Around the world, powerful politicians will have to make decisions, and often time these decisions may bring upon their own downfall. The opposing side will be targeting figures they do not agree with or find their presence a threat to their achievement. Unfortunately, politics sometimes goes a little further than debates and arguments. History has proven that some key political figures have paid for their lives after making decisions that upset other people.
With that said, assault against a government official is a serious crime that is punishable under California law, specifically California Penal Code PC 217.1. This law is a step harsher than a simple assault, where one can either be categorized for a misdemeanor or a felony offense.
As stated in the provision, an act can only be considered as an assault against a government official if it has the following conditions:
- The act satisfies the legal definition of the most basic form of assault;
- The assault was done against a public servant or a member of the immediate family of that official;
- The assault was committed in relation to the government official's duties, whether it is to retaliate against or prevent it from being accomplished.
Previously, we have extensively covered California's assault law. We recommend that you review that article first in order to grasp basic terminologies in this crime. However, a brief definition of assault would be an attempted act of force or violence. Which means you don't actually have to accomplish the act, the attempt will suffice a conviction.
Now, the term “government official” or “public servant” may be a little too vague, but the statute has defined that certain individuals are protected in PC 217.1, such as:
- The President or Vice President of the United States;
- Any federal, state, or local judge/juror regardless if they are retired or currently serving;
- Any federal, state, or local elected government employee
- Any council member, mayor, county supervisor, sheriff, police officer, city chief of police;
- Prosecutors regardless if they are retired or currently serving;
- Any United States Governor of any state or territory;
- Any public defender regardless if they are retired or currently serving;
- Any director or secretary of any executive agency whether state or federal; and
- A commissioner, referee, or other subordinate judicial officers
Remember that the position of the individual you assaulted does not determine your innocence, but the circumstances of the assault. For example, if you punched a stranger for catcalling your wife without knowing that the person is a public defender, you are not guilty under PC 217.1, but you may still be charged with assault. This is because it is required that the assault was politically motivated, and the scenario provided earlier had nothing to do with the man's official duties.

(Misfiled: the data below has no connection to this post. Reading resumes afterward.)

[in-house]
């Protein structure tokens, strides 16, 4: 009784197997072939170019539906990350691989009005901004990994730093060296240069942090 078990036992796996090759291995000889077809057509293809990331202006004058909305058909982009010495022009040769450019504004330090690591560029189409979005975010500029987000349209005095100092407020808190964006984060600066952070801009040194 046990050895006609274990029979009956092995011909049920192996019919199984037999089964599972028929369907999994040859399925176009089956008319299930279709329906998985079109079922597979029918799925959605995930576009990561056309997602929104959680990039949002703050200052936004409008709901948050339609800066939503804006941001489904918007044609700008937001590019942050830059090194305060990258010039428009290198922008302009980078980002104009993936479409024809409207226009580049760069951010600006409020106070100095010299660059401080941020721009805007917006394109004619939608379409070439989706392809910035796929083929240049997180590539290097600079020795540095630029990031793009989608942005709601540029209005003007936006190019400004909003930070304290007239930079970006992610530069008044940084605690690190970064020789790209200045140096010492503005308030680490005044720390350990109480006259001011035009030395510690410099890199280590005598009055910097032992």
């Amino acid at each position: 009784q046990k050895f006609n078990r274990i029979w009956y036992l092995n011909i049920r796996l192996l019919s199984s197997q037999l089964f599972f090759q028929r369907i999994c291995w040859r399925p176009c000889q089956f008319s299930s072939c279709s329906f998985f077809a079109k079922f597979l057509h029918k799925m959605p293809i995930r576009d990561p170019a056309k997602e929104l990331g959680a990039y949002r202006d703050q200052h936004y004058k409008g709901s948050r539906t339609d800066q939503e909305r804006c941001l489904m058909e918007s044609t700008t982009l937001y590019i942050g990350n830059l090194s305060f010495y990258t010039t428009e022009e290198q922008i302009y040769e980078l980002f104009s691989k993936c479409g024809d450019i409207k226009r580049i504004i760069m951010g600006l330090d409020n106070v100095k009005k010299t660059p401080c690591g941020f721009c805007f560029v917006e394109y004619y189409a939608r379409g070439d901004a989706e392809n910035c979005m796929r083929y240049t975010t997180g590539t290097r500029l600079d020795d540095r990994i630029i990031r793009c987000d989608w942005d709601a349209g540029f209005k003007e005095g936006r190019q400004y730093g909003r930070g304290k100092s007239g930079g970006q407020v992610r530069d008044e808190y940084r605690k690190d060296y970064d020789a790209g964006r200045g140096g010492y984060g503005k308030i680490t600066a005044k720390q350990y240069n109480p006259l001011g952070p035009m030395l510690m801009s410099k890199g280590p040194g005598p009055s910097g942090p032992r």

As we have provided an example of what is not considered an assault against a public official, we thought it is only logical to give you scenarios of what is prosecutable under PC 217.1, and these are as follows:
- While participating in a pro-abortion rally, a senator, who is an outspoken pro-life, stands beside the crowd while wearing a very controversial shirt that said “shut up, baby killers”. Outraged, the leader of the protest charges towards the senator but the official's bodyguards manage to protect the man from the attacker.
- The newly-inaugurated United States President decided to return to his hometown to give his thanks to his loyal supporters. During the speech, however, a heckler can be heard yelling to the President. The President tells his supporters to ignore him as he clearly is just there to ruin the event. Upset at the response of the leader, the heckler throws a large stone towards the President, missing him by just a few inches away.
- Two policymakers are at a heated argument during a conference meeting. Suddenly, one of them picks up a chair and carries it with him as he walks towards his opponent. He then swings the chair towards the politician but other officials in the room managed to block the object.
Assaulting a government official for performing his duties is a crime that can be linked to numerous other distinct offenses, such as:
- Simple assault;
- Battery against a peace officer;
Penalties for Assaulting a Government Official
Assaulting a government official is a “wobbler” offense, meaning the crime may either be categorized as a misdemeanor or a felony.
A misdemeanor assault of a government official can be penalized by:
- Misdemeanor probation;
- Not exceeding 1 year in county jail; and/or
- A fine not more than $1,000
A felony assault of a government official can be penalized by:
- Felony probation;
- Either 16 months, 2 years, or 3 years in county jail; and/o
- A fine not more than $10,000
We Can Help
Here in the law office of Raoul Severo, our criminal defense lawyers understand all the details, conditions, and exemptions in PC 217.1. If you are charged with assaulting a government official, there are several legal defenses available for your case, and we are happy to inform you that not only do we have the resources, but we also have the skills of experienced defense attorneys. Reach out to us and we will get back to you in no time.
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